Monday, February 21, 2011

The Anti-Wisconsin Idea

The first time the state of Wisconsin comes up in my U.S. history survey classes is when I reach the section on the Progressive movement.  You can’t really discuss the reforms of the early twentieth century without giving due credit to the leading role of Wisconsin.  The reforming spirit of that state, represented in politics by the LaFolletes, became a model for the nation.  Today, Republicans all over America are trying to turn it into another, and quite different, kind of model.

A hundred years ago, the “Wisconsin Idea” was shorthand for a whole series of reforms, most of which we take for granted today.  It meant more direct democracy, a response to the wholesale corruption of state politics in the U.S. during the rise of big business in the late 19th century.  More democratic institutions, progressives hoped, would also produce more enlightened economic policies, and end the stranglehold trusts had over the economic life of the nation.

The direct primary (which allowed voters, not party bosses, to pick nominees) and the direct election of senators (which allowed voters, not state legislators, to pick senators) were two major political parts of the Wisconsin idea. Economically, it meant things like workers’ compensation and business regulation.

Wisconsin was in the reforming vanguard in the late 19th century.  As early as the 1880s, Wisconsin was passing worker safety and child labor laws.  In 1895, as southern states were institutionalizing segregation, Wisconsin outlawed racial discrimination in public accommodations like restaurants (which is the part of the Civil Rights of 1964 that Sen. Rand Paul of Kentucky today still thinks is unconstitutional).

Today, Gov. Scott Walker is trying to put Wisconsin in the vanguard again, but this time with an anti-progressive agenda.  Walker’s controversial proposals to strip collective bargaining rights for state unions may be unique by virtue of the week-long protests they have provoked.  But other states are pursuing similar anti-union agendas: The states of Michigan, Ohio, Indiana, New Jersey, among others, are experiencing similar attempts to use state fiscal crises as vehicles to disempower unions.

This is no coincidence.  It is part and parcel of the Republican Party’s anti-government mentality that has been a dominant theme of theirs for over thirty years.  If government is bad, then government employees are bad.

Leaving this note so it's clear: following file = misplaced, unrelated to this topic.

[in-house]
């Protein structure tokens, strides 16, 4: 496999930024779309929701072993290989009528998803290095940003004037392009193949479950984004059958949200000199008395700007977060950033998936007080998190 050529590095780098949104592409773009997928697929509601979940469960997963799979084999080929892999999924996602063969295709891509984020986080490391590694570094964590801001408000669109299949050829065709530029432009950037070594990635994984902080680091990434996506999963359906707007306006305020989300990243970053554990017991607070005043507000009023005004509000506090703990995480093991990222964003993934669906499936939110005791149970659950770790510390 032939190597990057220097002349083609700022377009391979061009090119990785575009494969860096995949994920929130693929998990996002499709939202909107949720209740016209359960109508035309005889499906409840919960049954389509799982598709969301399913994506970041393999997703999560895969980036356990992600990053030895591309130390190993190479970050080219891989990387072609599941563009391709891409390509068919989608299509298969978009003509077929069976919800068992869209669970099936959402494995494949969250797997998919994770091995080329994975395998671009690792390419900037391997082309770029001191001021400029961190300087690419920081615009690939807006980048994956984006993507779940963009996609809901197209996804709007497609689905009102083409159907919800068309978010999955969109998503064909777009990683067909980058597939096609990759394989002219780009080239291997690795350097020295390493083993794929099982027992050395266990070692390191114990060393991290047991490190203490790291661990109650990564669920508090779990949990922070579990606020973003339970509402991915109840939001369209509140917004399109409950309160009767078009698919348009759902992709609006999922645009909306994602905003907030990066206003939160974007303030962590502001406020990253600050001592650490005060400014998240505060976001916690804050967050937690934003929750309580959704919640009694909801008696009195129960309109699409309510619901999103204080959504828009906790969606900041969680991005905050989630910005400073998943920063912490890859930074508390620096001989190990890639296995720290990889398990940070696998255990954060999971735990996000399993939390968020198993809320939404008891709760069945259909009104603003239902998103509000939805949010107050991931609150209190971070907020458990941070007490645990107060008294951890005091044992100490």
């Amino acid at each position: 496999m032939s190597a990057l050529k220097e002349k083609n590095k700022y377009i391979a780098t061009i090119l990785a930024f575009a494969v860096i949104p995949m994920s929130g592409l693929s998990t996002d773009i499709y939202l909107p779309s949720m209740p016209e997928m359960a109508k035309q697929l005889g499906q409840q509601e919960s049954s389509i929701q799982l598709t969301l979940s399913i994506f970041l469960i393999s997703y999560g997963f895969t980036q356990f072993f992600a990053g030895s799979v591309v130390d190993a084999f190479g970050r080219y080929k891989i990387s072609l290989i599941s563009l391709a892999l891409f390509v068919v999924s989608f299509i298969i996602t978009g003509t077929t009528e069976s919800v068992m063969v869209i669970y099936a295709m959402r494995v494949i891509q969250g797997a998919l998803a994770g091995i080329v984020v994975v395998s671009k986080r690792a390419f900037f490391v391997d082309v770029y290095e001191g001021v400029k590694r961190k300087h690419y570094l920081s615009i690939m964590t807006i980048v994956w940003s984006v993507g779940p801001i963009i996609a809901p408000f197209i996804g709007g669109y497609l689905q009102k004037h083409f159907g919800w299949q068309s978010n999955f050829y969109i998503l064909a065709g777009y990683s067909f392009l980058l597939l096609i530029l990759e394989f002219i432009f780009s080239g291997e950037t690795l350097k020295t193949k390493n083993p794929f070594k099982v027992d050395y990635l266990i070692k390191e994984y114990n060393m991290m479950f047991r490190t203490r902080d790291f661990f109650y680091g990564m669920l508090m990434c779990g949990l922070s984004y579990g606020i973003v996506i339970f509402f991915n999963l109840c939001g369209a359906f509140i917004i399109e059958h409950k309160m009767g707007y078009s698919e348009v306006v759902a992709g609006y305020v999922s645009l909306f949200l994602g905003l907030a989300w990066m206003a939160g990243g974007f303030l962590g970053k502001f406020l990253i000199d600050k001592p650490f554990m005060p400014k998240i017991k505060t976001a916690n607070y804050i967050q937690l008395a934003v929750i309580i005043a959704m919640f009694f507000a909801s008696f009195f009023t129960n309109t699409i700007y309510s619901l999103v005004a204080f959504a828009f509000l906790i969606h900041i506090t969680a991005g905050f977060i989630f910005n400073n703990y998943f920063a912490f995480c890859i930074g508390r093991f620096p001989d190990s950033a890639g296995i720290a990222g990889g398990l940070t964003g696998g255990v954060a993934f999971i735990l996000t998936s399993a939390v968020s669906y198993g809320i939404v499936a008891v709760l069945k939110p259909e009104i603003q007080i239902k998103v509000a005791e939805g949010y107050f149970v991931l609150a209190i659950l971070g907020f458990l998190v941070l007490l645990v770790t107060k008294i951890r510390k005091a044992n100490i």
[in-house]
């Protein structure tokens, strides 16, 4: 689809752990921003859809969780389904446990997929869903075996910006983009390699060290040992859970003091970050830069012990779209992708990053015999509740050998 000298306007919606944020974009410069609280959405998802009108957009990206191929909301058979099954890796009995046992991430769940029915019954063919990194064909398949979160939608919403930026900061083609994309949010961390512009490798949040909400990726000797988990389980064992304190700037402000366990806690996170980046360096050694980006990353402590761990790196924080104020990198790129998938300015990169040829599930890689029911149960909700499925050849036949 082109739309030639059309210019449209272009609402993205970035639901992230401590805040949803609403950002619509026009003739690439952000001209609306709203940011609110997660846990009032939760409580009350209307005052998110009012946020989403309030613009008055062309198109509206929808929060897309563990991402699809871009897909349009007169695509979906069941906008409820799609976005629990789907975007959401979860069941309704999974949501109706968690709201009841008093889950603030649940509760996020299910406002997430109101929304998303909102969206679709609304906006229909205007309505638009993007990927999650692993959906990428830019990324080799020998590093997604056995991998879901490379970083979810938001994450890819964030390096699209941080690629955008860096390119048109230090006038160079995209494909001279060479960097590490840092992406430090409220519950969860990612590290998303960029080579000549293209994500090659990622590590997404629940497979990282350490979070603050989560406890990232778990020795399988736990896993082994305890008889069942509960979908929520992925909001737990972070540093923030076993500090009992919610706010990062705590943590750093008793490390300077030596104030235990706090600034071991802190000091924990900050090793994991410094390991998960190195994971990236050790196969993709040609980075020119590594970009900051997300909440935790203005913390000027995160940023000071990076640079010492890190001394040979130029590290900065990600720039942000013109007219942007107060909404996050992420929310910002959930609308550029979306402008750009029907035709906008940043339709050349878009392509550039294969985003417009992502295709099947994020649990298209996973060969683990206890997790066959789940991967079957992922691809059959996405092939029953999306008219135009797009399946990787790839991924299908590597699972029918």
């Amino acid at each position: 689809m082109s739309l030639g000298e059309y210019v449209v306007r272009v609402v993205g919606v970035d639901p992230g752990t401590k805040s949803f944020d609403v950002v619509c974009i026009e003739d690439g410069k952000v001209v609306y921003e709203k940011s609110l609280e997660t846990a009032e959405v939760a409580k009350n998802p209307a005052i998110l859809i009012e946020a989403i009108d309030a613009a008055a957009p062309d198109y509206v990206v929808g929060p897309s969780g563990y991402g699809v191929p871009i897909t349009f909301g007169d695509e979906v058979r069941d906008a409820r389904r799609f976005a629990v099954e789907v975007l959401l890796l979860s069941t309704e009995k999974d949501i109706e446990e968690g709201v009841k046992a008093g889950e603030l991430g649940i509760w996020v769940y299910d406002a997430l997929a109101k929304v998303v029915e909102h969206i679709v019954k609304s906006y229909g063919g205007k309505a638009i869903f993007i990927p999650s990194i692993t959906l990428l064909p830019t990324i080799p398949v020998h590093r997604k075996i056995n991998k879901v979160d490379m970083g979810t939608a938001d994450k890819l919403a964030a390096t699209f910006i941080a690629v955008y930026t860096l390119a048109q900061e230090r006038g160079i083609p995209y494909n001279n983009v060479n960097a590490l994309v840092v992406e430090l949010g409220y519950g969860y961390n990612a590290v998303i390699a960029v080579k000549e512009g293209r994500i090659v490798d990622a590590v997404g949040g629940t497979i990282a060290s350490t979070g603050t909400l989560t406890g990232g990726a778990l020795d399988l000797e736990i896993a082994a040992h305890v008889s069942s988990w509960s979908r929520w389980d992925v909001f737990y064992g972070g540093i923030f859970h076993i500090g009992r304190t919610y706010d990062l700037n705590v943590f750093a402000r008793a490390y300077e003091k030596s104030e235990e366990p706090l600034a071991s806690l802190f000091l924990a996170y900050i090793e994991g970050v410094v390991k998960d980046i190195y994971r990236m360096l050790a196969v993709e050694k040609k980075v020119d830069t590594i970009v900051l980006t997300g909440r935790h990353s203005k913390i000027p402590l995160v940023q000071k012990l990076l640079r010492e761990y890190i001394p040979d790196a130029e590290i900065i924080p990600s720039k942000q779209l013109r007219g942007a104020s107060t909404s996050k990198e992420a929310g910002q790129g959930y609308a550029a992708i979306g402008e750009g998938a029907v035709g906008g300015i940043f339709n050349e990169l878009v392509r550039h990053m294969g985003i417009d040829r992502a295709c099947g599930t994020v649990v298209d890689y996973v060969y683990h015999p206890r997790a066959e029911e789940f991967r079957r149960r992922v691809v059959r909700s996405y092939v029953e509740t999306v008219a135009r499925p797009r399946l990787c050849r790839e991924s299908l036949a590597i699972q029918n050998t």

This is the proper context for understanding Speaker John Boehner’s Marie Antoinette moment last week.  Boehner responded to the fact that budget cuts would mean that federal employees would lose their jobs by saying “if some of those jobs are lost in this, so be it.  We're broke. It's time for us to get serious about how we're spending the nation's money."

Similar comments are being made in Wisconsin.  At Saturday’s counter-protest, Tea Party activist Herman Cain said: "Wisconsin is broke. My question for the other side is, 'What part of broke don't you understand?'"

Wisconsin is not broke, and neither is the U.S.  Wisconsin’s current budget deficit is less than the amount of pro-business tax breaks just generously handed out by the Republicans. As for the U.S. budget, as “a share of the nation's economy, Uncle Sam's take this year will be the lowest since 1950, when the Korean War began.”  And yet Republicans insist our budget deficit is entirely due to spending, not to lack of tax revenue.

Yes, both the federal and state governments have real budgetary problems.  But Wisconsin’s unions have agreed to the financial sacrifices, and are only insisting on the maintenance of their bargaining rights.  (Don’t be fooled when Walker says they will keep those rights—the legislation takes away bargaining rights over working conditions and caps the ability to negotiate salaries to the inflation rate.  In other words, unions will never actually gain ground.  At best, they will tread water; at worst, fall behind.)

Yes, unions are imperfect instruments, and could use reform of their own.  But the political reality is that unions are being scapegoated by Republicans for our current economic ills.  Unions did not gamble billions of dollars on financial shell games and ruin the economy.  Financial institutions did, but you don’t see them being called on by the GOP to sacrifice.  You see them bailed out, and, unrepentant, you see them going back to business as usual and awarding themselves unconscionable bonuses. 

When the Republicans start calling business out and demand that they contribute to solving our economic problems, then I’ll take them seriously.  Until then, this anti-“Wisconsin idea” is simply an attack on government workers and union rights and an attempt to turn back the clock and restore the laissez-faire world of the late 19th century.

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